Spread the LOVE for V-Day

Here is an opportunity to or put our faith into action.

Scarlet Hope Valentine

Supporting Scarlet Hope is a way of loving our neighbor as ourselves, with our God given strength! (Mark 12:30-31).

Every day porn, prostitution and strip clubs distort God’s gift of sexuality. They debase the true beauty of women made in God’s image and degrade true love by offering a cunning counterfeit. The damage to women, children and men is profound and dark.

Scarlet Hope is piercing a source of darkness with His love.

On Valentines Day, as the world celebrates romance and love with roses and dinner, we have an opportunity to equip Scarlet Hope to offer His redeeming love to fellow image bearers in the adult entertainment industry.

Do you known that over 85% of women used in “adult entertainment” have been abused and unloved as little girls. Scarlet Hope is brining love and hope and the opportunity for freedom to hurting little girls.

Brothers and sisters, we are a part of a culture that hurts people for profit and self-gratification. This is an opportunity to encourage change and effect healing. Join me in making a gift today.

I Can’t Tolerate … ME.

I Can’t Tolerate … ME.

What do you struggle to tolerate? Is it slow drivers abusing the fast lane? Shoppers abusing the 10 item or less line? Lactose? Gluten? Politicians abusing power? Hollywood elites abusing people? There’s intolerance everywhere. But what about you, do you tolerate you? Sometimes I don’t tolerate me.

Intolerance of self further damages our humanity. Intolerance of our bodies, our faces, our stories, our past, and our brokenness is hurtful. We are only human and that means we have limitations and brokenness. It’s part of our human condition, but it’s often a part we struggle to accept or tolerate. Intolerance of our true humanity impacts how we show up in life.

Let’s back up to explain. Our spiritual ancestors, Adam and Eve, abused the power and freedom they had in God’s garden (Genesis 3). They chose to turn from him and snatch the forbidden fruit. Every one of us has followed suit. They started a crazy train of personal intolerance that leads us into into fear and falseness, like it did them.

Their intolerance was their unwillingness to accept that they had turned away from God. Instead, they pointed fingers at one another and God. They wouldn’t tolerate the reality of their brokenness and accept personal responsibility for a fractured relationship with God. So Adam blames Eve and God, and Eve plays the victim to a serpent. Unwilling to own their sin, they hide behind masks of falseness.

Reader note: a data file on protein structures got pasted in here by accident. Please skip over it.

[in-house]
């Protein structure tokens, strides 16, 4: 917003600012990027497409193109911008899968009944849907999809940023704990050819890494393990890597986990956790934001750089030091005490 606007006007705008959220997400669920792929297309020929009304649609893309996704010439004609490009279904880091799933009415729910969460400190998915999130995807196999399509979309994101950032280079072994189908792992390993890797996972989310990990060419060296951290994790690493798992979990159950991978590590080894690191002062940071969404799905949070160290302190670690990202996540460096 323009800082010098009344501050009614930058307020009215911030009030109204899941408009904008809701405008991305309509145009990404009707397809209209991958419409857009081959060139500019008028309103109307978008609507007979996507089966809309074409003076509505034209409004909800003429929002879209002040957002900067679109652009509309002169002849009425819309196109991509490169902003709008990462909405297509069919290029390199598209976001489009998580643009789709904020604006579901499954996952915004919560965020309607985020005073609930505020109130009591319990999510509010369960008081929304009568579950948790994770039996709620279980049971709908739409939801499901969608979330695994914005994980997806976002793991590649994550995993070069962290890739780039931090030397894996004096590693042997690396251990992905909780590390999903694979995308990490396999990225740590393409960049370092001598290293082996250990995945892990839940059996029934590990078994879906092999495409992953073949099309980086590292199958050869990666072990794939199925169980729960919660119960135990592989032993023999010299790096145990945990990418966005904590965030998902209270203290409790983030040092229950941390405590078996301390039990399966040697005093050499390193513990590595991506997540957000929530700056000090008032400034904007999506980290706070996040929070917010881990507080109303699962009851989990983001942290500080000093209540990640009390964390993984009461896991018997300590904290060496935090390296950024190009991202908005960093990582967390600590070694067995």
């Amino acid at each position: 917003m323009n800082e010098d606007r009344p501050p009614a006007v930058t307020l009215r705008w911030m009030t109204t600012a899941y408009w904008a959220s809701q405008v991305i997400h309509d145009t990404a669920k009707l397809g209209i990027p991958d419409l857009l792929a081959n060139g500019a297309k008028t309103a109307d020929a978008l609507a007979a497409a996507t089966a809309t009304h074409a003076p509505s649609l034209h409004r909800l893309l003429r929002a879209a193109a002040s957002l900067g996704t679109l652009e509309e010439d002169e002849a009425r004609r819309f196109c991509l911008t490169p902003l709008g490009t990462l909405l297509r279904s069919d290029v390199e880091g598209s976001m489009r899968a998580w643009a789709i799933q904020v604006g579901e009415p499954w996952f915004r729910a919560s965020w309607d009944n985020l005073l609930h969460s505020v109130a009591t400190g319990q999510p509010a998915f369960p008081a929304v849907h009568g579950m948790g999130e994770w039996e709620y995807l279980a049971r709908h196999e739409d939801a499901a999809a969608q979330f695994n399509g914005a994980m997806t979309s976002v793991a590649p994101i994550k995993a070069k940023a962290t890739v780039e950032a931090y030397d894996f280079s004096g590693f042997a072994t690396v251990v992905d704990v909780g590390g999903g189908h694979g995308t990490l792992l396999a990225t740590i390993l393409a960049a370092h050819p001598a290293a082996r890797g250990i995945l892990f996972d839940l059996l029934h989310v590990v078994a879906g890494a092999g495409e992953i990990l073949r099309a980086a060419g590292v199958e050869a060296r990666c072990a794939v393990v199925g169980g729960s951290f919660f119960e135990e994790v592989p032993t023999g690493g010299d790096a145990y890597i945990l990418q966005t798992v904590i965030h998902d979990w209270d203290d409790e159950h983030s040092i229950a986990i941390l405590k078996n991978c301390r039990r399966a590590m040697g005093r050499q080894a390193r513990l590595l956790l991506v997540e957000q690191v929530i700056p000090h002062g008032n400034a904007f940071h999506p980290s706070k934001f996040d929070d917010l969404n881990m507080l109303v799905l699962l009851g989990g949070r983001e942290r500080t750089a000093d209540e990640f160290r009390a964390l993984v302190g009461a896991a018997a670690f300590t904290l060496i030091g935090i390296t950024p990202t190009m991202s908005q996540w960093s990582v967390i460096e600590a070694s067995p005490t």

The masks they wore were born of fear. They feared the consequence of owning their sin. They feared standing in the light before God. They feared his response. So, they hid from him rather than standing in the light and saying, ‘Father, here we are, we blew it big time.’

The truth is we all blow it. When we pursue our deepest longings in ungodly ways, we blow it. Adam and Eve tried to fix it, to make a wrong right, by covering themselves in a lie. The lie was born of fear. They put on masks attempting to fool God and each other. The mask of victim and the mask of blamer were lies – they were false ways of pursing a re-connection to God. It failed miserably and the disconnect grew deeper.

We all have masks, and they do us no good. I have the mask of a performer, among others. It’s the false part of me trying to measure up – for me, you and God. It’s driven by the fear that the real me is not enough. It’s fueled by the fear that if you know the real me, my sin, my suffering, my limitations, you will reject me. You see the fear is you won’t tolerate the real me. And deep within I already don’t tolerate me.

My intolerance of my own broken humanity, self rejection, coupled with the imagination of others rejection, prompts the mask of a performer. The performers mask covers the fear of rejection, and both conceal the true self longing to be loved and welcomed.

There are lots of masks such as the people pleaser, judge, cynic, know-it-all, recluse, joker, stoic and hundreds more. There are endless false ways to attempt to cope with our brokenness. The only way to truly be free is to tolerate ourselves. To own our brokenness before God and others.